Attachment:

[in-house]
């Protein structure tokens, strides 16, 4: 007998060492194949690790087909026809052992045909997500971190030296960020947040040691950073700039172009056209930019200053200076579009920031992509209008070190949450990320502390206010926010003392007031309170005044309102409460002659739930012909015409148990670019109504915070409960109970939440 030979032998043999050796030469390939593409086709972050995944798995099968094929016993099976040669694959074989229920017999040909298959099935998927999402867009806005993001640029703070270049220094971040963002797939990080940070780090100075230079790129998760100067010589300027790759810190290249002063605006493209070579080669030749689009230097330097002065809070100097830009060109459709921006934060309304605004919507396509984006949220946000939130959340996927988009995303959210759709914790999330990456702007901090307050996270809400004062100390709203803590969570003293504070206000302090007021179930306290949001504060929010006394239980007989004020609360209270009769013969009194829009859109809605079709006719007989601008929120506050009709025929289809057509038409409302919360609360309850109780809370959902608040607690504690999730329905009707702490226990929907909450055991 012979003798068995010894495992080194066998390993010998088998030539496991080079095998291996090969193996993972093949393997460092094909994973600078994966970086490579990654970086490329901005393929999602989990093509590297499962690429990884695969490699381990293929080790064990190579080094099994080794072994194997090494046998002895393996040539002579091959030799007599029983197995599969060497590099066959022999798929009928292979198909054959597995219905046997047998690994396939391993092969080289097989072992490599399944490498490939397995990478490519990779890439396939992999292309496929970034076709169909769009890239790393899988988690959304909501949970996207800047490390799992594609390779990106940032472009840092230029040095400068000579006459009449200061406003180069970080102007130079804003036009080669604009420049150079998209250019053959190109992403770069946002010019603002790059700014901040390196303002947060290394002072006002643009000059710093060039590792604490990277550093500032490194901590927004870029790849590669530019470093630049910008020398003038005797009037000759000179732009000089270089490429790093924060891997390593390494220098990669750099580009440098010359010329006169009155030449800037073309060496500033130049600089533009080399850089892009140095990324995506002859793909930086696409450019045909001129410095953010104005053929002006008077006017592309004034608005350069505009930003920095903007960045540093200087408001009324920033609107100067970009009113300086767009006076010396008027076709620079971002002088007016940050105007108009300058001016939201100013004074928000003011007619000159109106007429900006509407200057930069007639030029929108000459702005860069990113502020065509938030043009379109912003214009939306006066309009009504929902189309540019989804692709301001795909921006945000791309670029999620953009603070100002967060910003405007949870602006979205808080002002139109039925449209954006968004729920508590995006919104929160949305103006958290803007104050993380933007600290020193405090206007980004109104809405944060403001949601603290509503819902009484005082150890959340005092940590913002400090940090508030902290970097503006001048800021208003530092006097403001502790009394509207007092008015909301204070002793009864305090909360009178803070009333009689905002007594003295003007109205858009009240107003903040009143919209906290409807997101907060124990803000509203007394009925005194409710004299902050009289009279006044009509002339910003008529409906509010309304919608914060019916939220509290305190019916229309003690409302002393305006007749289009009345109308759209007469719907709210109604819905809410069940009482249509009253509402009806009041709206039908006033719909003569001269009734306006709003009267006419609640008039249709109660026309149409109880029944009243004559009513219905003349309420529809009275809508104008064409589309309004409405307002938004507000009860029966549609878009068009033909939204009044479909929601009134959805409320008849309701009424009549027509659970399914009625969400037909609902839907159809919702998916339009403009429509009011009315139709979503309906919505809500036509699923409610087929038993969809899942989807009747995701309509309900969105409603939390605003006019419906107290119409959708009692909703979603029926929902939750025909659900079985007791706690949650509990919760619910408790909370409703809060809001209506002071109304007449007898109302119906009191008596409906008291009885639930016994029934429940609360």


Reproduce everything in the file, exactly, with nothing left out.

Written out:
[in-house]
């Protein structure tokens, strides 16, 4: 007998060492194949690790087909026809052992045909997500971190030296960020947040040691950073700039172009056209930019200053200076579009920031992509209008070190949450990320502390206010926010003392007031309170005044309102409460002659739930012909015409148990670019109504915070409960109970939440 030979032998043999050796030469390939593409086709972050995944798995099968094929016993099976040669694959074989229920017999040909298959099935998927999402867009806005993001640029703070270049220094971040963002797939990080940070780090100075230079790129998760100067010589300027790759810190290249002063605006493209070579080669030749689009230097330097002065809070100097830009060109459709921006934060309304605004919507396509984006949220946000939130959340996927988009995303959210759709914790999330990456702007901090307050996270809400004062100390709203803590969570003293504070206000302090007021179930306290949001504060929010006394239980007989004020609360209270009769013969009194829009859109809605079709006719007989601008929120506050009709025929289809057509038409409302919360609360309850109780809370959902608040607690504690999730329905009707702490226990929907909450055991 012979003798068995010894495992080194066998390993010998088998030539496991080079095998291996090969193996993972093949393997460092094909994973600078994966970086490579990654970086490329901005393929999602989990093509590297499962690429990884695969490699381990293929080790064990190579080094099994080794072994194997090494046998002895393996040539002579091959030799007599029983197995599969060497590099066959022999798929009928292979198909054959597995219905046997047998690994396939391993092969080289097989072992490599399944490498490939397995990478490519990779890439396939992999292309496929970034076709169909769009890239790393899988988690959304909501949970996207800047490390799992594609390779990106940032472009840092230029040095400068000579006459009449200061406003180069970080102007130079804003036009080669604009420049150079998209250019053959190109992403770069946002010019603002790059700014901040390196303002947060290394002072006002643009000059710093060039590792604490990277550093500032490194901590927004870029790849590669530019470093630049910008020398003038005797009037000759000179732009000089270089490429790093924060891997390593390494220098990669750099580009440098010359010329006169009155030449800037073309060496500033130049600089533009080399850089892009140095990324995506002859793909930086696409450019045909001129410095953010104005053929002006008077006017592309004034608005350069505009930003920095903007960045540093200087408001009324920033609107100067970009009113300086767009006076010396008027076709620079971002002088007016940050105007108009300058001016939201100013004074928000003011007619000159109106007429900006509407200057930069007639030029929108000459702005860069990113502020065509938030043009379109912003214009939306006066309009009504929902189309540019989804692709301001795909921006945000791309670029999620953009603070100002967060910003405007949870602006979205808080002002139109039925449209954006968004729920508590995006919104929160949305103006958290803007104050993380933007600290020193405090206007980004109104809405944060403001949601603290509503819902009484005082150890959340005092940590913002400090940090508030902290970097503006001048800021208003530092006097403001502790009394509207007092008015909301204070002793009864305090909360009178803070009333009689905002007594003295003007109205858009009240107003903040009143919209906290409807997101907060124990803000509203007394009925005194409710004299902050009289009279006044009509002339910003008529409906509010309304919608914060019916939220509290305190019916229309003690409302002393305006007749289009009345109308759209007469719907709210109604819905809410069940009482249509009253509402009806009041709206039908006033719909003569001269009734306006709003009267006419609640008039249709109660026309149409109880029944009243004559009513219905003349309420529809009275809508104008064409589309309004409405307002938004507000009860029966549609878009068009033909939204009044479909929601009134959805409320008849309701009424009549027509659970399914009625969400037909609902839907159809919702998916339009403009429509009011009315139709979503309906919505809500036509699923409610087929038993969809899942989807009747995701309509309900969105409603939390605003006019419906107290119409959708009692909703979603029926929902939750025909659900079985007791706690949650509990919760619910408790909370409703809060809001209506002071109304007449007898109302119906009191008596409906008291009885639930016994029934429940609360």